Sonidos: Isamel "Maelo" Rivera PDF Print E-mail





Ismael Rivera
Maelo: A Man & His Music
Fania Records

The Fania music anthology of Ismael “Maelo” Rivera (October 5, 1932 – May 13, 1987) digs deep into the lesser-known catalog of dance tracks that spanned his three decade career. His music was crucial in the development of the salsa sound that emerged in New York City during the 1970s. The collection takes listeners through early recordings such as Lo Deje Llorando (1958), Cortijo y Su Combo and a true gem of the double-disc collection, the original recording of the international hit Volare (1957). There is also more obscure material from the mid-to-late 1960s during which Rivera was released from prison for drug-related charges.  Rivera sought a new beginning in New York City because the city presented larger opportunities and an entirely fresh music scene to conquer. The impact of Rivera’s time in the city on the happenings of the international salsa scene cannot be underestimated.  Many of the younger salsa of the time, whether from the Bronx, Colombia or Venezuela, readily admitted to owing a debt to Rivera for the influence his sonero rhythmic style of delivery had on their career. Maelo’s animated stage presence, which included bouts of dancing and other acrobatics also thrilled many aspiring artists. During the 1970s Latinos wanted music to provide a soundtrack to their festivities and speak to their cultural values.  Rivera’s brand of music was joyful and buoyant, yet was full of the blues. Songs such as Quiero A Mi Pueblo and Borinqueneando incorporated a message of pain and suffering, yet denoted Rivera’s profound love and nostalgia for his island and its peoples. In one of his last interviews Rivera retrospectively confessed, “I blew a lot of money but I had plenty to share with my loved ones. I lived intensely, and I don’t regret it. The life you live, it’s your life…you have to be loyal to yourself and feel good about yourself as a man, a son, a father.”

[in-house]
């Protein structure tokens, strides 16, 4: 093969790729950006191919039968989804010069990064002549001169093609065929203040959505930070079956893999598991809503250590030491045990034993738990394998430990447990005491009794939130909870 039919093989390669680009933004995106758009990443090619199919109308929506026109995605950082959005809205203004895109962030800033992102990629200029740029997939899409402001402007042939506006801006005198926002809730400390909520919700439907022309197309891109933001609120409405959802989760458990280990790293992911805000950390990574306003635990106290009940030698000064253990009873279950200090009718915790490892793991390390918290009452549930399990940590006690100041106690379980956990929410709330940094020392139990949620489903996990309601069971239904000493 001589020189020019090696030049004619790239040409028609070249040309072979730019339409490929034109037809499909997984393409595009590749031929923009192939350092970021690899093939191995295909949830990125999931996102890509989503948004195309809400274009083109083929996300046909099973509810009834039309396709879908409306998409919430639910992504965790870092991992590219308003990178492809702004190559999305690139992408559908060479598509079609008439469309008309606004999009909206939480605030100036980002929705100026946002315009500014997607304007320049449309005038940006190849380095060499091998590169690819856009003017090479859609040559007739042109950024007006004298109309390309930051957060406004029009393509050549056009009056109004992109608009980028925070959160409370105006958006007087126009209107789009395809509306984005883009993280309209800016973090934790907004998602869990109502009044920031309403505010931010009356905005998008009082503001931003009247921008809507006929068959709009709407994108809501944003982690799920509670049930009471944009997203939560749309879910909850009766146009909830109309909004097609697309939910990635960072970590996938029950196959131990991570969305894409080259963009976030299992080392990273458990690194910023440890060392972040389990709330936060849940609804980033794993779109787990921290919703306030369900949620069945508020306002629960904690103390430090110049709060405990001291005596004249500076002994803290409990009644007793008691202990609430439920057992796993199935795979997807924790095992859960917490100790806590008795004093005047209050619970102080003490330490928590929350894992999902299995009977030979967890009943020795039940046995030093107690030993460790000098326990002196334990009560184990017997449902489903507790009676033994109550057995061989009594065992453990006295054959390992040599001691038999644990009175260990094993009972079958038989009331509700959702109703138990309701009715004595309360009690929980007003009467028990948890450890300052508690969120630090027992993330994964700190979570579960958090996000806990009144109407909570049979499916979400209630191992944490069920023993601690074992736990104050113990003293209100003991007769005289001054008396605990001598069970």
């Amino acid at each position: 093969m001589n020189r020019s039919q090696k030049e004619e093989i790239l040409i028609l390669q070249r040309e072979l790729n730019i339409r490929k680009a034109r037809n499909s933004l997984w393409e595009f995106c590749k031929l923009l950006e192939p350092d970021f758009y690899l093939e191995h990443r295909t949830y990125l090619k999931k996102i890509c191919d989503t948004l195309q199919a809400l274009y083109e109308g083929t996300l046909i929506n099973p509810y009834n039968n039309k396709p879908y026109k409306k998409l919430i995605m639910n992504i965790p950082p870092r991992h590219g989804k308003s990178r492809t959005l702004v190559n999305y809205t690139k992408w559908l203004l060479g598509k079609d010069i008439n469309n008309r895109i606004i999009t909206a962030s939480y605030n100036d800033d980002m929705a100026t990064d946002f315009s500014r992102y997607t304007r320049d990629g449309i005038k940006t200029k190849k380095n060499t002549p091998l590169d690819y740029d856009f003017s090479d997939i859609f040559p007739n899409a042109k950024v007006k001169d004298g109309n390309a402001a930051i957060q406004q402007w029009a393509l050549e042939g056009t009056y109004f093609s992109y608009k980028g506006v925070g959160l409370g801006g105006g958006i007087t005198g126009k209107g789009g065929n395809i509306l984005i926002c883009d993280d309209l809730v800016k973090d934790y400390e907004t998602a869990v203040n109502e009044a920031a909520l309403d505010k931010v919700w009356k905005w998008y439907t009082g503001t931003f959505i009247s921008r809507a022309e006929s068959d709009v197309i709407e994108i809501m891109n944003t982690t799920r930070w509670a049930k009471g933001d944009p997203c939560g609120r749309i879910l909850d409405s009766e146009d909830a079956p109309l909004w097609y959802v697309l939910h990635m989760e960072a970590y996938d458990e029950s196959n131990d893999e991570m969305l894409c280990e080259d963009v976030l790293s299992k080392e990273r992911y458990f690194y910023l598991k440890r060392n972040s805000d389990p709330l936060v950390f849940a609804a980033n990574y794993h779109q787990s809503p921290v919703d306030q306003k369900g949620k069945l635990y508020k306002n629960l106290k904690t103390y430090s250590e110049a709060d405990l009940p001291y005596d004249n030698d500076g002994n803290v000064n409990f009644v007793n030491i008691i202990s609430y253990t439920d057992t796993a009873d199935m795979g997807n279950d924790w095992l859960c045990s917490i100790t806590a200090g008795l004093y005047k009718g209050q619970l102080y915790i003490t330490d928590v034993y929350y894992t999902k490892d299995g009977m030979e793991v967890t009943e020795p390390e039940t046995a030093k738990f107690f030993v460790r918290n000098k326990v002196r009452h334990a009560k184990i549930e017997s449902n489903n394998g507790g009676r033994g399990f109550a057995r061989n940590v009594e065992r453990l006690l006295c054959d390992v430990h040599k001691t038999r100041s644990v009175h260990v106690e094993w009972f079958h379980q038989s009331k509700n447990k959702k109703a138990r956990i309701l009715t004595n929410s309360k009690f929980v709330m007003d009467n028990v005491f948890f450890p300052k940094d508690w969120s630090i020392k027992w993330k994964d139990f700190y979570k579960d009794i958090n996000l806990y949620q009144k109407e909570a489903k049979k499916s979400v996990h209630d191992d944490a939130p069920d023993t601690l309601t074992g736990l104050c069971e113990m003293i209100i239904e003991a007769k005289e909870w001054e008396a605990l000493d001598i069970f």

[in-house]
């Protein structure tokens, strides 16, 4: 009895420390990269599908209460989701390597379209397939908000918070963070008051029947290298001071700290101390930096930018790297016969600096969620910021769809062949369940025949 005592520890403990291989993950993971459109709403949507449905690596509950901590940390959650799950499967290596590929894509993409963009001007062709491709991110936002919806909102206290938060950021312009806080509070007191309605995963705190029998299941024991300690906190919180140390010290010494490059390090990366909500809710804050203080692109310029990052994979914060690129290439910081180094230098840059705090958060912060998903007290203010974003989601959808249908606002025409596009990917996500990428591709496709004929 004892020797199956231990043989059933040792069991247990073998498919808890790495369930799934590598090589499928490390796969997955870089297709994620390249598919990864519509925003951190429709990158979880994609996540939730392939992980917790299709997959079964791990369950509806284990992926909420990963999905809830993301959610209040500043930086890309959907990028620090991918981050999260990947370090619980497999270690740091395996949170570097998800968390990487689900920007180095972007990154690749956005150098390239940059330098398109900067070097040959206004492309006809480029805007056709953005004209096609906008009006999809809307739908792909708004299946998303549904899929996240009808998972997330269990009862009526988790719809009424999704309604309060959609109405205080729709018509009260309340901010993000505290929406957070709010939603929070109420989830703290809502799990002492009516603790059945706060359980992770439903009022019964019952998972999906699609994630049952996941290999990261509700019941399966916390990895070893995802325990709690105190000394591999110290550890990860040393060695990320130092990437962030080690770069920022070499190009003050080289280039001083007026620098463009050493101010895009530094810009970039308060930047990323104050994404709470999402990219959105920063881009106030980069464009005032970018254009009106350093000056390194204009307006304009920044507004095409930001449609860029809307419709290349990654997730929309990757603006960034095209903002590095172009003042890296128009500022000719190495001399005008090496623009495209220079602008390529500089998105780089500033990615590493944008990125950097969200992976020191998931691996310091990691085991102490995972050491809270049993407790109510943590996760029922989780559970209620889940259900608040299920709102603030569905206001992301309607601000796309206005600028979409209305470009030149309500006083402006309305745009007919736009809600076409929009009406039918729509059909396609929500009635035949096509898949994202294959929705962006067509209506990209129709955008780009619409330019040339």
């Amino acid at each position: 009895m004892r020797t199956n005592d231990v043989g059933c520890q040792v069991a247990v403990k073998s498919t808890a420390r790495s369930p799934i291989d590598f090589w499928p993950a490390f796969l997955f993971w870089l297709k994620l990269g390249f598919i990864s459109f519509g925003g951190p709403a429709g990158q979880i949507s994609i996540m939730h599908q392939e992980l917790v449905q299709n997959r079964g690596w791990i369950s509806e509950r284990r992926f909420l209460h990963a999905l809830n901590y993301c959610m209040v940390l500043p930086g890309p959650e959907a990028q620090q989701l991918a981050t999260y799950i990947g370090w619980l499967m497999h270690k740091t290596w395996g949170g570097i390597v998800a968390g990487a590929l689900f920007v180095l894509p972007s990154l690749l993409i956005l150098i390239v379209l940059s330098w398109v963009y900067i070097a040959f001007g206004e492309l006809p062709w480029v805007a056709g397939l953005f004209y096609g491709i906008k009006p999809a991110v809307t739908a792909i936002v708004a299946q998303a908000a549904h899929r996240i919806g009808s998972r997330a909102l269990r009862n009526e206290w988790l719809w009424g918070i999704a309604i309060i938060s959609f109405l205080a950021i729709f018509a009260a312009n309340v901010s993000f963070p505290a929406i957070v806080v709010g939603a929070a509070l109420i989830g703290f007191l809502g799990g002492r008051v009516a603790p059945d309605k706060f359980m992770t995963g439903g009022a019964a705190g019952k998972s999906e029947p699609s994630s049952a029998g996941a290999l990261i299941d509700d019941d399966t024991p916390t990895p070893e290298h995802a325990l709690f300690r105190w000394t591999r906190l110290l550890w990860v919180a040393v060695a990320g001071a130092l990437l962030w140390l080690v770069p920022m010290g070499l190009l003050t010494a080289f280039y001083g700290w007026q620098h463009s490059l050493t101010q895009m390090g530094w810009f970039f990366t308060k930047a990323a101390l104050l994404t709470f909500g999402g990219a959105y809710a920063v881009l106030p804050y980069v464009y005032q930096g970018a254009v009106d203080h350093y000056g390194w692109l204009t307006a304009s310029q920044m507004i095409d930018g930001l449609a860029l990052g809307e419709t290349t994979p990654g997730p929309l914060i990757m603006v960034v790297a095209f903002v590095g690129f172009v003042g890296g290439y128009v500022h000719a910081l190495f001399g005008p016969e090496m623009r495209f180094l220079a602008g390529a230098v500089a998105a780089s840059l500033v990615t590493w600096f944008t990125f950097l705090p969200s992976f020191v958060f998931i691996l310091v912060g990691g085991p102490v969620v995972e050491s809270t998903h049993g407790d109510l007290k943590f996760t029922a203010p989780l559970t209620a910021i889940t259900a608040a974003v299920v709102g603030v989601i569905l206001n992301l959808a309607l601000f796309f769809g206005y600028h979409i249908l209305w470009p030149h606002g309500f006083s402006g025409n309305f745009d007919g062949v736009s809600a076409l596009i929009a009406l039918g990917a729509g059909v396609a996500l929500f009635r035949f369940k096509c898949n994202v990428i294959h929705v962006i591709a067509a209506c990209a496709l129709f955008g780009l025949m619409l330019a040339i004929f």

Words by JCM